IMG_20131130_114127_490[2]P1000116Navajo Lake State Park – Located in northern NM by the Colorado border.  It’s NM’s second largest lake and quite a beauty.  The lake is fed by the San Juan river.  We should all be proud of the fact that the construction of the dam and flooding of the valley destroyed one of the Navajos’ most sacred sites.  The closest town is Aztec.  At the end of November, I moved up there to visit my good friend Jim Smith.  He is currently living in P1000125Aztec and we haven’t seen much of each other for years so it seemed a good opportunity to reunite.   Jim is heavily involved in a solar energy project that keeps him quite busy.  He’s also remodeling the home he’s renting, adding to his busy schedule.  We connected twice for dinner and drinks.  The second time we met, I had to walk a couple of miles to meet him at the bottom of the Navajo Dam, as the road is steep and quite icy.  He attempted an assent but wound up having to drive backwards back down the hill, very slowly.  After dinner, we decided I would need to stay at his place for the night to avoid that treacherous drive again.  The next day, the road cleared and he was able to take me back to the park.  The weather forecasted 0 deg F lows for the night.  My water/sewage tanks are already frozen, which means no water, showers, etc.  I hightailed it south for Elephant Butte Lake where the weather is more sane.

Caballo Lake State Park – After a day at Elephant butte, my LD comrades said they had to leave as they had been at the park for two weeks already which is the limit.  You can stay for two weeks in any park, then move to another park for 6 days, then you can move back for another two weeks.  This is the game that’s played by all full timers living in the park system.  So, I moved with them to remain synchronized.

Caballo Lake is located about 38 miles south of Elephant Butte Lake along the Rio Grande river.  It’s a very pretty lake surrounded on one side by mountains that look like they’ve been left undisturbed for far too long.  I look forward to cresting a few of the peaks once I’m healed.   I have not done any hiking at this lake, hence no photos, but I did get two 30 mile bike rides in.  One hilly route going north and the other flat going south (today).  I’ve decided to ride every other day for a while, increasing by 10 miles per week.  On the alternate days, I’ll do very slow gentle day hikes, while my knee recovers.

When I arrived at Caballo Lake, I discovered that my Mini had a flat tire while pulling it.  I P1000168don’t know how long it was flat but it tore the tire off the rim and dragged the rim on the ground, destroying it.  I’m now searching for a replacement rim to be shipped here.  There is a tire pressure monitoring system that you can buy that will provide tire pressures for 10 tires, 4 on the tow car and 6 on the motorhome.  The downside is the cost, $784.  Ouch!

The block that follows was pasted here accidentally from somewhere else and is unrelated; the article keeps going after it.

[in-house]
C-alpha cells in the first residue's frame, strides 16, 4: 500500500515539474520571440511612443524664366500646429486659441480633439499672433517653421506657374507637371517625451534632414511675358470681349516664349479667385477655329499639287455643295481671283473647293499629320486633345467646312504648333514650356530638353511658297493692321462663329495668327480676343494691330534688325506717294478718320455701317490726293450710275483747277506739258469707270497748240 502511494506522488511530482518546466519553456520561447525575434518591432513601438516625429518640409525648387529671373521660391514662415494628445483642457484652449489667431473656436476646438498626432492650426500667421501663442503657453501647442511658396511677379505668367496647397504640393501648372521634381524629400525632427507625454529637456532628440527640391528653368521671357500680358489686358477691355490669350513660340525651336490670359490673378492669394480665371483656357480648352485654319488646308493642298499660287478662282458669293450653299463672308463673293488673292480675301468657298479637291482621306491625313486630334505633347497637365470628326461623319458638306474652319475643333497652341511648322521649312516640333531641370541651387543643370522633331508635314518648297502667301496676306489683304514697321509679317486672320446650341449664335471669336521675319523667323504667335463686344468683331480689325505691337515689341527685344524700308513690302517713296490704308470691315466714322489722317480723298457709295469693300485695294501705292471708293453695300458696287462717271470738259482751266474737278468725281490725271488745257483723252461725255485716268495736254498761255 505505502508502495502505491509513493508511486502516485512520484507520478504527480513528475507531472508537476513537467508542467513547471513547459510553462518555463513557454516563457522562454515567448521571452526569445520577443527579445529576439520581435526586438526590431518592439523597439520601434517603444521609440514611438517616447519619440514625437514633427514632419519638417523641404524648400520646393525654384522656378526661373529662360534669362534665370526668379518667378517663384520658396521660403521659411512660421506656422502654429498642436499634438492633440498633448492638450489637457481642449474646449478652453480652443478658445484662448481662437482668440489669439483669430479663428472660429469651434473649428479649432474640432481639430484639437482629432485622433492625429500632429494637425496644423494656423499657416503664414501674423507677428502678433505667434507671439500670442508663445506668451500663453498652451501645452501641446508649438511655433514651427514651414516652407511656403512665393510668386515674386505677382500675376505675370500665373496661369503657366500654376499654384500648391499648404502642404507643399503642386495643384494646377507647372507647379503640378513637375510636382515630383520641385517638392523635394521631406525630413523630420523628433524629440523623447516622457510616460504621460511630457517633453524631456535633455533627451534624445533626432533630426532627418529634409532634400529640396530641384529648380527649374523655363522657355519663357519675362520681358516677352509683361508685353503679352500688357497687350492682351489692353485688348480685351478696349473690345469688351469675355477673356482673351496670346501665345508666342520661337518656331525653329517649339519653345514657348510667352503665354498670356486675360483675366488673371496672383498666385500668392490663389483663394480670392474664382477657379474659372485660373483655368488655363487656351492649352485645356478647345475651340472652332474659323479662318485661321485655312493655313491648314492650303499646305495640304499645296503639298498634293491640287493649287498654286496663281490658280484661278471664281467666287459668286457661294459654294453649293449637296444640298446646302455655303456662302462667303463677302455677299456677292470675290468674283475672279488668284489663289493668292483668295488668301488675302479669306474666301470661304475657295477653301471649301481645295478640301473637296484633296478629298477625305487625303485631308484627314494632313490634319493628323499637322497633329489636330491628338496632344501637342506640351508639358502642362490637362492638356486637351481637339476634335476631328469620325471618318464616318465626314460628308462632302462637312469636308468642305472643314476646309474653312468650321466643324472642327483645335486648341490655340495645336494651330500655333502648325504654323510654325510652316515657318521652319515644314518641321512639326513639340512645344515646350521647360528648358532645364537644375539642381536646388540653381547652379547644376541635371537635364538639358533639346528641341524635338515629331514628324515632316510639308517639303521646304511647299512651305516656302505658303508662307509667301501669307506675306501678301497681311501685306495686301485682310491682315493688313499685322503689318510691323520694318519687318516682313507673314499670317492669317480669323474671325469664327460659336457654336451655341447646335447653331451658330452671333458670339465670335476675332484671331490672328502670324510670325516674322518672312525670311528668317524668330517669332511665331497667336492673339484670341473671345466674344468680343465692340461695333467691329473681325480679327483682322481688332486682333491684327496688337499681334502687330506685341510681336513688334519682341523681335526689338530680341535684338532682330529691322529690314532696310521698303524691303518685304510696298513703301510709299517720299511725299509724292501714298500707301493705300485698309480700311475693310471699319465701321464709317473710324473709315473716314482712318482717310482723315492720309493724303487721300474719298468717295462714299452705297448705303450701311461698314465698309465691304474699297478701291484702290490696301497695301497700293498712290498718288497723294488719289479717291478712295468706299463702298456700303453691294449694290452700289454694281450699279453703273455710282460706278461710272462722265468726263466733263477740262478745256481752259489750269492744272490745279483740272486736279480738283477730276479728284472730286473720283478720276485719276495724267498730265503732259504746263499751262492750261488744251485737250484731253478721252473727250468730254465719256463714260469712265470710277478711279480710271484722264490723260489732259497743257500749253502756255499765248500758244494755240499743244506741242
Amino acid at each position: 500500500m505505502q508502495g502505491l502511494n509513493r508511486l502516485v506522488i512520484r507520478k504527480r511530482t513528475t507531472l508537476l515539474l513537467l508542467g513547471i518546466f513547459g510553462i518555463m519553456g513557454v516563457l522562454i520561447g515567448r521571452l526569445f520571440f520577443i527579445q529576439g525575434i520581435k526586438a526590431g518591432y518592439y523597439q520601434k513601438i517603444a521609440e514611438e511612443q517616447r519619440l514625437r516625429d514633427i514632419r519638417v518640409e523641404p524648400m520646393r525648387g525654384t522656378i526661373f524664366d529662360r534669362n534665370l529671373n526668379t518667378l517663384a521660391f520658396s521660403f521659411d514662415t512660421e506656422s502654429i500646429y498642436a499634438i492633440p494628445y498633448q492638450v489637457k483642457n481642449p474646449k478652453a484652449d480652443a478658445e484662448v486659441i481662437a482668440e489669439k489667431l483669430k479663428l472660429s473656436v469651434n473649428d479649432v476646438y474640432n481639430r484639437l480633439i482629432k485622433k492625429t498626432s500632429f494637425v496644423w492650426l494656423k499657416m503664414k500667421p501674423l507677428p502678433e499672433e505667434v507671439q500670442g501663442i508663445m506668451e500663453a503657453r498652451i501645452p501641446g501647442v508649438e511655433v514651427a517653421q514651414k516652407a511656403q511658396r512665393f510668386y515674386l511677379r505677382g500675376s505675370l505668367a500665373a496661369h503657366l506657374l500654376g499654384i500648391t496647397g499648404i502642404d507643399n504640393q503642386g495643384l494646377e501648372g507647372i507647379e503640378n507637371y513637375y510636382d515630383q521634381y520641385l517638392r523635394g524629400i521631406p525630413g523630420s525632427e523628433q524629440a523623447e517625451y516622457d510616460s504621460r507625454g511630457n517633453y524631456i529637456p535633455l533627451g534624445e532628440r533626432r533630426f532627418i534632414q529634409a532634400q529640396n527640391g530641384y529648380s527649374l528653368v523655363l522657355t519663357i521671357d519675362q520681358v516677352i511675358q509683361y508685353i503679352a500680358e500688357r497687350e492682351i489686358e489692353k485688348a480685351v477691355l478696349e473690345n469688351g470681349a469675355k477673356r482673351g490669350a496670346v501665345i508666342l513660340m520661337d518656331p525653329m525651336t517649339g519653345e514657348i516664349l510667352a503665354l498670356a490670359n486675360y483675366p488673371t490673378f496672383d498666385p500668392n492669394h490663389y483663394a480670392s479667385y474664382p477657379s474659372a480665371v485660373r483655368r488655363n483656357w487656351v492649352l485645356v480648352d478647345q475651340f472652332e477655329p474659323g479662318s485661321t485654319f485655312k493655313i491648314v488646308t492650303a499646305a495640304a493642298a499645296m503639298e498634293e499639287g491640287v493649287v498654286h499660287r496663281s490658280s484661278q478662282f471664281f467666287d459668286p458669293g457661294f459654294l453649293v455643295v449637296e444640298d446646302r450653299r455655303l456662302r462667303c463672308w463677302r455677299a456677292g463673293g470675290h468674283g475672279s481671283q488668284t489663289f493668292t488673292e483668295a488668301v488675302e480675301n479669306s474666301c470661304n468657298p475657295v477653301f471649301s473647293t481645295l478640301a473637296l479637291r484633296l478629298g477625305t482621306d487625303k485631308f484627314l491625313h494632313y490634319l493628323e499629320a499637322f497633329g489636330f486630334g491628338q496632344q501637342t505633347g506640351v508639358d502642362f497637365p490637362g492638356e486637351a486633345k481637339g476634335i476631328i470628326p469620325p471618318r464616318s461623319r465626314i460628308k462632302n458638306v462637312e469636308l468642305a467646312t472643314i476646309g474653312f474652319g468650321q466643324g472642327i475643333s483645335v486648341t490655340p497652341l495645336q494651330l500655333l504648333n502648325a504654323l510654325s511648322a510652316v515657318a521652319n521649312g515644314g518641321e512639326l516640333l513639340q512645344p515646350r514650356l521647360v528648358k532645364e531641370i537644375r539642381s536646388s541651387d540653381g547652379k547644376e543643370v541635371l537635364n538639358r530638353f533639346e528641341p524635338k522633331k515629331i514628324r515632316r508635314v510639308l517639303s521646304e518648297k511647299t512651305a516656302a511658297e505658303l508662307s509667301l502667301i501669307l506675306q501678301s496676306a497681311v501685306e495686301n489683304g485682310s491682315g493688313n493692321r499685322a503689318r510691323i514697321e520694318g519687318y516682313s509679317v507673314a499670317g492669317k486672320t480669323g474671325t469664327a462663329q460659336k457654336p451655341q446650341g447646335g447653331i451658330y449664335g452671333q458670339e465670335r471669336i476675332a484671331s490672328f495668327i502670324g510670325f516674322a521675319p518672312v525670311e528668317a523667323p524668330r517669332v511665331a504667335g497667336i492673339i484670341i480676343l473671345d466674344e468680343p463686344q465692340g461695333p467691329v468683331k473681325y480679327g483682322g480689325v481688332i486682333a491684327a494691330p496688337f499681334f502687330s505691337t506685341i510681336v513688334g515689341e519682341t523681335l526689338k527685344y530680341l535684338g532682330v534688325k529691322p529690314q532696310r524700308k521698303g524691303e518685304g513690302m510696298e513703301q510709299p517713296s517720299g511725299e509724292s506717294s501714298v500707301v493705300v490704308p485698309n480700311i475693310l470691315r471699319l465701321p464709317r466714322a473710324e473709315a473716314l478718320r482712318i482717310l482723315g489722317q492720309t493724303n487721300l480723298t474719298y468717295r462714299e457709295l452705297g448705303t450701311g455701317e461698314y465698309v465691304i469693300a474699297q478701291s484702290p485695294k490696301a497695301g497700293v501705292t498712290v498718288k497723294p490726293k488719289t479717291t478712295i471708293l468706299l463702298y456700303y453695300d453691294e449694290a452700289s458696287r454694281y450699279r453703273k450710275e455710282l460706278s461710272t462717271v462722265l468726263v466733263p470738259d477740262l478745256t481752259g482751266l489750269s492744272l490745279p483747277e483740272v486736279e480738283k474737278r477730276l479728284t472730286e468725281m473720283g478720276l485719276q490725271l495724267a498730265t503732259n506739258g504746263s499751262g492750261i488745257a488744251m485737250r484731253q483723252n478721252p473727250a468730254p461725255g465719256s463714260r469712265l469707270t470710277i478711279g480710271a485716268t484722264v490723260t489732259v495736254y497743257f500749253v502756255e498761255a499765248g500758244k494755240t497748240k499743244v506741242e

So much for the catch up.  My next post will be my proposed equipment list followed by my preliminary PCT route and resupply schedule.  Stay tuned.

Happy Days!

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6 Responses to In the beginning…

  1. Jason Vint says:

    Holy crap! Poor Mini! That sucks. Sympathy pain for your knee maybe. I can’t imagine the sound it was making dragging on the rim like that.

    Hope your knee recovers as quickly as the Minis tire replacement. Have you had a doc look at it to see if you have any severe damage that will postpone your PCT hike?

    • billweberx says:

      I saw a doctor today. $450 later, he told me to keep doing what I’m doing. Would have liked to keep that money in the bank.. I have a new wheel arriving in a few days for the Mini. I’ve amped up my bike riding and will work on my fitness through my bike in the short run.

  2. Lou Cambruzzi says:

    Cool Pictures Of NM Bill

  3. John Fitzgerald says:

    Great see you get out of the “rat-race” Bill. The PCT will be quite an undertaking. I hope you will be covering some of the logistics of this endeavor in future posts.
    Being a fellow RV guy, I really enjoyed reading Andy’s website – he’s a very clever and practical. I can see how he inspired you.
    I’m curious as to why you choose New Mexico as your training area? I remember staying near Carlsbad, NM in December at the SPK park in 2001 and it being cold and very windy.

    • billweberx says:

      Hi John,
      This post is all about the preparation and execution of my PCT through-hike. Once I’m on the trail, I’ll be making daily posts, but only uploading them once or twice a week, depending on data access. The posts are likely to be more photos than words, as typing on my phone is a bit of a chore.

      There were a few things that made me decide that I could be happy in my 27 foot MH, but the one that made all the difference was replacing a couch with a full sized desk. I spend most my time on my computer and the desk is perfect for me. The other thing is Andy published his entire budget for one year which demonstrated that you can live quite well on $25K/yr, which is my expected SSI when I retire. Key to this budget is living in the New Mexico State Park system as they have an annual camping pass for $220 plus a daily electricity/water fee of $4. You can’t get that deal anywhere else in the US. Also, I really like the sweeping open spaces and beautiful mountain views of NM. The weather is a bit chilly in the winter but well within my comfort zone. There’s no shortage of places to hike and Colorado Rockies are right next store. I could stay here for the rest of my days. I hope all is good for you and Tina.